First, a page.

US homebuilder shares are appreciating at a record rate this year, reflecting confidence the housing rebound from a six-year slump can accelerate with new-home sales still 50 per cent below the 40-year average.
The Standard & Poor’s Supercomposite Homebuilder Index of 11 companies has climbed 53 percent this year through Aug. 10, compared with a 12 per cent gain for the broader S&P 500 Index. (SPX) Builders, including PulteGroup Inc. (PHM) and DR Horton Inc. (DHI), are raising prices in markets with limited inventory and targeting move-up buyers with more money for down payments and better access to credit than first-time purchasers.
“We’re getting more activity, more traffic and even pricing has begun to improve,” said Jason Benowitz, portfolio manager for Roosevelt Investments in New York, which holds an almost 2 percent stake in Lennar Corp. (LEN) “If the economy can muddle along, then we think housing will continue to be a bright spot. And the homebuilder stocks have room to run from here.”
Shares rallied as new homes sold at a seasonally adjusted annual rate of 350,000 in June, about half the 40-year average, according to Commerce Department data. That’s still an improvement over 304,000 in June 2011 — enough to help engender a big rebound for homebuilders, which underperformed the S&P 500 from 2005 through 2011.
PulteGroup has jumped 98 per cent this year, Lennar is up 59 per cent, Toll Brothers Inc. (TOL) rose 49 per cent and D.R. Horton has increased 43 per cent.
The annual equivalent returns for the S&P homebuilding index so far in 2012 would be more than 100 percent — the best for any year in data going back to 1995. The index lost 87 per cent from a peak in 2005 to its low in November 2008.
“Sales are a long way from where they were, even if you take out the bubble and look at more normal housing cycles,” said Doug Duncan, chief economist at Washington-based Fannie Mae. “While we’re still below a level you would expect to see, we’re on the right direction.”
Single family construction currently accounts for just a fraction of the 0.22 percentage point that housing adds to gross domestic product. Still, it influences a large basket of other businesses with broad impact on economic growth, including Lowe’s Cos. (LOW) and other home-furnishings retailers, and building suppliers such as Owens Corning Inc. (OC)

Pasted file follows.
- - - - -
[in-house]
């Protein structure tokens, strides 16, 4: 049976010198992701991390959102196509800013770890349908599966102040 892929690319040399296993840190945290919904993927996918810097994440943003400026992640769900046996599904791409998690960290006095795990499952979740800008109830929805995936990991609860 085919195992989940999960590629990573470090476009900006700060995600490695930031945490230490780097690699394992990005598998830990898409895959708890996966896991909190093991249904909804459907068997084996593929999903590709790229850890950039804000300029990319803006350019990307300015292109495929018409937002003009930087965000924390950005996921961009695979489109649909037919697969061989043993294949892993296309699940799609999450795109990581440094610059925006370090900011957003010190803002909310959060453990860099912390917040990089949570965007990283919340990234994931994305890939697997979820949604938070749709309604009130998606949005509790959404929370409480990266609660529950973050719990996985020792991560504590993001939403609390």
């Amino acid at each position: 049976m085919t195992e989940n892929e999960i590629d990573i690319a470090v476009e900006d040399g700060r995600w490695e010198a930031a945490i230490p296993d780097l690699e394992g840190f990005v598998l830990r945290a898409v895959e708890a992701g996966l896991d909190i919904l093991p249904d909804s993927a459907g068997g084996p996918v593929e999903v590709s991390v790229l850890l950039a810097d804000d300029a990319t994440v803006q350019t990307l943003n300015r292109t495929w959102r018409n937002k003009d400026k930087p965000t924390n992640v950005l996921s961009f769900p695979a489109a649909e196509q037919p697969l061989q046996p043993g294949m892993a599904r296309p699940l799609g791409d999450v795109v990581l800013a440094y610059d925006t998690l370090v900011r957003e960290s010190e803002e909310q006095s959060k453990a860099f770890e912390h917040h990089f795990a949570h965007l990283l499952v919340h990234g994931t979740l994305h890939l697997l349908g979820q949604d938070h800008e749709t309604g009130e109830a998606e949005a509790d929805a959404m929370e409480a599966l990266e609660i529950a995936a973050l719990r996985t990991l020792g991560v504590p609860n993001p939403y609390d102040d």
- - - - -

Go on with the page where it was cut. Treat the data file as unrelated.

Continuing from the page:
USG Corp. (USG), which manufactures gypsum wallboard, and Fortune Brands Home & Security Inc. (FBHS), maker of kitchen cabinetry, plumbing products, doors and windows, already are getting a boost from all the building, said Bob Wetenhall, a homebuilder analyst for RBC Capital Markets in New York.
Single-family starts hit a 50-year high of 1.8 million in January 2006 as home prices rose, then sank to a 50-year low by March 2009. After unsteady growth since then, starts have risen in four consecutive months for the first time since 2010.
“For the building-product guys, it’s tremendous,” Wetenhall said. “There’s a lot of fixed costs, and if you get volume, you absorb costs over a large number of units.”
Fortune Brands’ sales jumped 5 percent to $935 million in the second quarter compared with a year earlier on the strength of new-home construction, the Deerfield, Illinois-based company said July 26.
Residential building also benefits rail and trucking companies, contributes to federal and local tax coffers and boosts spending by buyers eager to furnish, decorate and equip their new home. Consumers spend between $6,000 and $8,000 on such products when they buy a house, according to the National Association of Home Builders.
“We’re going back to tradition with the pent-up demand that you typically would get with the recession,” said David Crowe, chief economist of the Washington-based homebuilders association. “Housing is often the spark in a recovery. We see the potential for it igniting momentum.”
For half a century, housing was the tonic that helped restore the ailing economy after slumps. Apartments and new and existing homes added 0.26 percentage point on average to the quarterly growth rate during all expansions since World War II, according to a Fannie Mae analysis. Single-family construction accounted for more than half the contribution before the 18- month recession that ended in June 2009. Now new homes represent about a third.